Riding a Blood Sugar Rollercoaster

Incessant brain fog and an inability to concentrate


Feeling cranky and irritable 


Feeling sleepy or lethargic 


Feeling down or depressed 


Feeling anxious 


Craving sugary snacks or lots of carbs 


Feeling dependent of coffee and other caffeinated pick-me-ups


Needing to eat regularly 


Struggling with unwanted weight (despite trying it all) 


Ohhh the joys of a blood sugar rollercoaster...If this sounds familiar, you might be dealing with blood sugar imbalances. 


Don’t feel bad, you are not alone and with the constant demands and pressures of our day-to-day life, it is completely understandable that you are feeling this way. you might be dealing with blood sugar imbalances. 


Don’t feel bad, you are not alone and with the constant demands and pressures of our day-to-day life, it is completely understandable that you are feeling this way. 


You might have our daily stresses and our innate stress response to thank for this fun ride. When your body is stressed it responds by releasing cortisol and cortisol in turn works by releasing the sugar (well, glycogen in its stored form) stored in your muscle and liver into your bloodstream. It does this in an effort to help prepare your body to respond to the perceived stress. It does this so you are prepared to fight or flight. 


This function is essential and without a doubt allowed our species to survive from an evolutionary standpoint. When our stressors were the occasional lion, tiger, or  bears, this response was crucial, but  in our current life,  when we are dealing with a barrage of stressors throughout our day, it is slightly less helpful. Whether it’s traffic, emails flooding your inbox, your kids asking for 153 things while you are trying to make dinner, an important work meeting, all of these stressors cause this innate stress response. All of these stressors cause a surge in blood sugar, leading to the constant blood sugar rollercoaster and inevitably a rollercoaster of symptoms.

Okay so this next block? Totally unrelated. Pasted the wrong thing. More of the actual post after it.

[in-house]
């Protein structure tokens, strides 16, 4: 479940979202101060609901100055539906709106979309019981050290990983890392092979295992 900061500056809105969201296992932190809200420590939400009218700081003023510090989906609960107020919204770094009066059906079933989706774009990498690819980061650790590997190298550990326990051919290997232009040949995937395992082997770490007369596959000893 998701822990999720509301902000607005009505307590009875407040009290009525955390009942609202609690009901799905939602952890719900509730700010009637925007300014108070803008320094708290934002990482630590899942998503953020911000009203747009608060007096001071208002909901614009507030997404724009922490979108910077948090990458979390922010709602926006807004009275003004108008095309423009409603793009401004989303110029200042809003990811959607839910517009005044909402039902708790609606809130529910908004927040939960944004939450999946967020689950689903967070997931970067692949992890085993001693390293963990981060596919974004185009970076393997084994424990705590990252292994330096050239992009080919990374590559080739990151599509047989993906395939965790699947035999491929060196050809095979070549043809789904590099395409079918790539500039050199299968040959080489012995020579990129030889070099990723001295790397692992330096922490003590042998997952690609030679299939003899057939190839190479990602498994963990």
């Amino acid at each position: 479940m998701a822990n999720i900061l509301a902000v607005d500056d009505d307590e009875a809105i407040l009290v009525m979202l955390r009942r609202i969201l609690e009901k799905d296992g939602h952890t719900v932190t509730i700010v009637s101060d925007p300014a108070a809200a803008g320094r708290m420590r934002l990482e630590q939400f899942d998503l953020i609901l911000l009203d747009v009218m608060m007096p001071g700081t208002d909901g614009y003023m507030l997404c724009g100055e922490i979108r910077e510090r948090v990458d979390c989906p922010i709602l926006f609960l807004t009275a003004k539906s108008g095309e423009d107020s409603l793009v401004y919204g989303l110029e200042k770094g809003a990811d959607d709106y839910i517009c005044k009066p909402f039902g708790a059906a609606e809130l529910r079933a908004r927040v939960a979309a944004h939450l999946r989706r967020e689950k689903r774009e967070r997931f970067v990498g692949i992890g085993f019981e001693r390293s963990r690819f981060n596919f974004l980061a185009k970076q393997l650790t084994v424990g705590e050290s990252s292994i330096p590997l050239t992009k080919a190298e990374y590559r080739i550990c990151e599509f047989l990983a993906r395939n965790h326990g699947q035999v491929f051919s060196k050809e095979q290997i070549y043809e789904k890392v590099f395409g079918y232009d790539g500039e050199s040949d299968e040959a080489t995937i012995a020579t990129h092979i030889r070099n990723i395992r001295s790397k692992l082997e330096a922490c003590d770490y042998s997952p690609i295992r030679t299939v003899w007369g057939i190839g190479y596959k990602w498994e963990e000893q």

The good thing is there is a lot we can do to better manage our blood sugar and keep it within a reasonable range. We will do a deep dive into this in the following blog post. Before we get to that,  it is essential to understand a few concepts related to blood sugar balance, so we can better understand why we are making the changes we are making.  


The essential concepts are:

  • When we eat food it is broken down (or digested)  into the smallest components possible. Once our food is broken down into the smallest components possible, they can then be absorbed into our bloodstream.

  • The smallest component of protein is an amino acid, the smallest component of fat is a fatty acid and the smallest component of carbohydrate is a sugar. 

  • Unlike protein and fats, when we eat carbohydrates and absorb sugar, this causes a spike in our blood sugar. The size of the spike is determined on how much sugar we eat and how quickly our body can break it down. The more sugar and the easier it can be broken down, the bigger the spike. 

  • After we eat and our body senses high blood sugar, insulin is released which helps the sugar get transported from our blood streams to our muscle and liver to be stored in the form as glycogen (think of it as an energy bank for when you need it).

  • When our body senses low blood sugar, cortisol is released which then releases the stored glycogen into the bloodstream as sugar, so you can ready to use energy.  

  • The high peaks and low dips of our blood sugar levels is what causes the symptoms listed above. We can manage our blood sugar by modifying what we eat and when we eat, we can prevent spikes and dip.

Now that we have the basics of  how blood sugar is balanced in our body and how stress impacts that, we are ready to go into what we can do to better manage our blood sugar levels, stay tuned for the next blog.


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